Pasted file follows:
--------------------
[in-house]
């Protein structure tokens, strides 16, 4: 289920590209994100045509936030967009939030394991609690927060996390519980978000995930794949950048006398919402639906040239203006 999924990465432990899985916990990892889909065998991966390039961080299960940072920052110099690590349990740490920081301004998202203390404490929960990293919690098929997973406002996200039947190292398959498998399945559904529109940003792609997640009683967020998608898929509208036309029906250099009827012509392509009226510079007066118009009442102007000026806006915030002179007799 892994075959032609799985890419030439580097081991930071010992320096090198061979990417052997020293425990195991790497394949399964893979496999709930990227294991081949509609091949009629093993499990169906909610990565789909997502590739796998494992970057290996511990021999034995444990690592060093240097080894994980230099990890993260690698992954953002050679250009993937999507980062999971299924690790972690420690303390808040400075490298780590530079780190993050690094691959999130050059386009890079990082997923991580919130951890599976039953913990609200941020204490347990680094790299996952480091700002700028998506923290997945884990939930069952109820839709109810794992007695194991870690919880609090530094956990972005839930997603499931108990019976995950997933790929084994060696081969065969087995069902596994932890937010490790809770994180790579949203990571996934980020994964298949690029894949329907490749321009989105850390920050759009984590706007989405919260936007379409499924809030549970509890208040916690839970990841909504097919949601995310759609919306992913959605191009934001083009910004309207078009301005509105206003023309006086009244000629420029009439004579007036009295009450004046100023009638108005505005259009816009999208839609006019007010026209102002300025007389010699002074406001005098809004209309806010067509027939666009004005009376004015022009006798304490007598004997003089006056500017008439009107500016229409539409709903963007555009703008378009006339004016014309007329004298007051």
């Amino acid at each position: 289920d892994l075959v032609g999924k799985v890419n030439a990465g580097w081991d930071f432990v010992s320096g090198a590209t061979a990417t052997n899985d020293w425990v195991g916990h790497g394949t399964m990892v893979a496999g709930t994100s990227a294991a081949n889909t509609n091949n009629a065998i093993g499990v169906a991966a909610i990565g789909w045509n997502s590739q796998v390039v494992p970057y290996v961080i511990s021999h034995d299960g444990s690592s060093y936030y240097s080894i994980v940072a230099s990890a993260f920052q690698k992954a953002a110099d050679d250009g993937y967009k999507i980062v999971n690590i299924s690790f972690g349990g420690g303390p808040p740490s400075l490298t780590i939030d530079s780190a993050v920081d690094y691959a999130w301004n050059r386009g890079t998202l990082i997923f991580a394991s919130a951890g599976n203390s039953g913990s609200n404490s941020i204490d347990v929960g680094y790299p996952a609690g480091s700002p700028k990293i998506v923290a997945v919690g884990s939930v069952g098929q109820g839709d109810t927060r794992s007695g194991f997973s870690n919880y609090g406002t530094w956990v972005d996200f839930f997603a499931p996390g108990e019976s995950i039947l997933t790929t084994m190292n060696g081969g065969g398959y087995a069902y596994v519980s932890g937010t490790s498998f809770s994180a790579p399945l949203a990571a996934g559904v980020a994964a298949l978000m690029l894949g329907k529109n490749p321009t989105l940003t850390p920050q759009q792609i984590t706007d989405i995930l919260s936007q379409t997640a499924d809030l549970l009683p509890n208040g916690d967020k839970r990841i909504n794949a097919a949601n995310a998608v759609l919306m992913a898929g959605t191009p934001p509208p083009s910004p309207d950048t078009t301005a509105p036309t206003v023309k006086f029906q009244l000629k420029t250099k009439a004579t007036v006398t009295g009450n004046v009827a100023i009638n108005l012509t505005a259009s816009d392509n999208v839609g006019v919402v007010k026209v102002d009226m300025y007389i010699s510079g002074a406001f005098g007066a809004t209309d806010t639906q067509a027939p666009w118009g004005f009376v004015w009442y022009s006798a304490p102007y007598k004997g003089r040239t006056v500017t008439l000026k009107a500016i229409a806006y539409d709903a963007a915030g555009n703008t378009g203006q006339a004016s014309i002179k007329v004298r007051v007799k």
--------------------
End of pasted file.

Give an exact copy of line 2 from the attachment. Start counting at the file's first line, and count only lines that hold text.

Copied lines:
């Protein structure tokens, strides 16, 4: 289920590209994100045509936030967009939030394991609690927060996390519980978000995930794949950048006398919402639906040239203006 999924990465432990899985916990990892889909065998991966390039961080299960940072920052110099690590349990740490920081301004998202203390404490929960990293919690098929997973406002996200039947190292398959498998399945559904529109940003792609997640009683967020998608898929509208036309029906250099009827012509392509009226510079007066118009009442102007000026806006915030002179007799 892994075959032609799985890419030439580097081991930071010992320096090198061979990417052997020293425990195991790497394949399964893979496999709930990227294991081949509609091949009629093993499990169906909610990565789909997502590739796998494992970057290996511990021999034995444990690592060093240097080894994980230099990890993260690698992954953002050679250009993937999507980062999971299924690790972690420690303390808040400075490298780590530079780190993050690094691959999130050059386009890079990082997923991580919130951890599976039953913990609200941020204490347990680094790299996952480091700002700028998506923290997945884990939930069952109820839709109810794992007695194991870690919880609090530094956990972005839930997603499931108990019976995950997933790929084994060696081969065969087995069902596994932890937010490790809770994180790579949203990571996934980020994964298949690029894949329907490749321009989105850390920050759009984590706007989405919260936007379409499924809030549970509890208040916690839970990841909504097919949601995310759609919306992913959605191009934001083009910004309207078009301005509105206003023309006086009244000629420029009439004579007036009295009450004046100023009638108005505005259009816009999208839609006019007010026209102002300025007389010699002074406001005098809004209309806010067509027939666009004005009376004015022009006798304490007598004997003089006056500017008439009107500016229409539409709903963007555009703008378009006339004016014309007329004298007051």